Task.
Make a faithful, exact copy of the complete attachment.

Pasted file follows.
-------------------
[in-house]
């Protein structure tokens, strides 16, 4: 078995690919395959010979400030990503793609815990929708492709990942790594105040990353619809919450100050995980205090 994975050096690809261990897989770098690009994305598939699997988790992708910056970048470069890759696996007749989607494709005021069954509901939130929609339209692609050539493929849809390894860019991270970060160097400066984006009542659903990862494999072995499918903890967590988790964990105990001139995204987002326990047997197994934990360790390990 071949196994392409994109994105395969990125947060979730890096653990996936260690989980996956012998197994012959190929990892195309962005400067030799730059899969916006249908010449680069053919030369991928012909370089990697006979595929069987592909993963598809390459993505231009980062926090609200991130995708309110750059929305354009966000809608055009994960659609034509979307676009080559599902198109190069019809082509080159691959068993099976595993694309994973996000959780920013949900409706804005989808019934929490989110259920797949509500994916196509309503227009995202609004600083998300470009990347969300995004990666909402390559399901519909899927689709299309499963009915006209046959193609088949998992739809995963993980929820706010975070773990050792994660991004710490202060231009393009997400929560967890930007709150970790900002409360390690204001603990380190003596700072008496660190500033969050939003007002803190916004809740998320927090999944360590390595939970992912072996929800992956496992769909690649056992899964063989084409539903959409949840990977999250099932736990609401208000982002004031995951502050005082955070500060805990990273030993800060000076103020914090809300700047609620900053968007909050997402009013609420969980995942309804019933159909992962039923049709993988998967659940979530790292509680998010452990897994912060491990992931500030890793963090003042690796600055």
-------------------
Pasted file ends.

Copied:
[in-house]
């Protein structure tokens, strides 16, 4: 078995690919395959010979400030990503793609815990929708492709990942790594105040990353619809919450100050995980205090 994975050096690809261990897989770098690009994305598939699997988790992708910056970048470069890759696996007749989607494709005021069954509901939130929609339209692609050539493929849809390894860019991270970060160097400066984006009542659903990862494999072995499918903890967590988790964990105990001139995204987002326990047997197994934990360790390990 071949196994392409994109994105395969990125947060979730890096653990996936260690989980996956012998197994012959190929990892195309962005400067030799730059899969916006249908010449680069053919030369991928012909370089990697006979595929069987592909993963598809390459993505231009980062926090609200991130995708309110750059929305354009966000809608055009994960659609034509979307676009080559599902198109190069019809082509080159691959068993099976595993694309994973996000959780920013949900409706804005989808019934929490989110259920797949509500994916196509309503227009995202609004600083998300470009990347969300995004990666909402390559399901519909899927689709299309499963009915006209046959193609088949998992739809995963993980929820706010975070773990050792994660991004710490202060231009393009997400929560967890930007709150970790900002409360390690204001603990380190003596700072008496660190500033969050939003007002803190916004809740998320927090999944360590390595939970992912072996929800992956496992769909690649056992899964063989084409539903959409949840990977999250099932736990609401208000982002004031995951502050005082955070500060805990990273030993800060000076103020914090809300700047609620900053968007909050997402009013609420969980995942309804019933159909992962039923049709993988998967659940979530790292509680998010452990897994912060491990992931500030890793963090003042690796600055």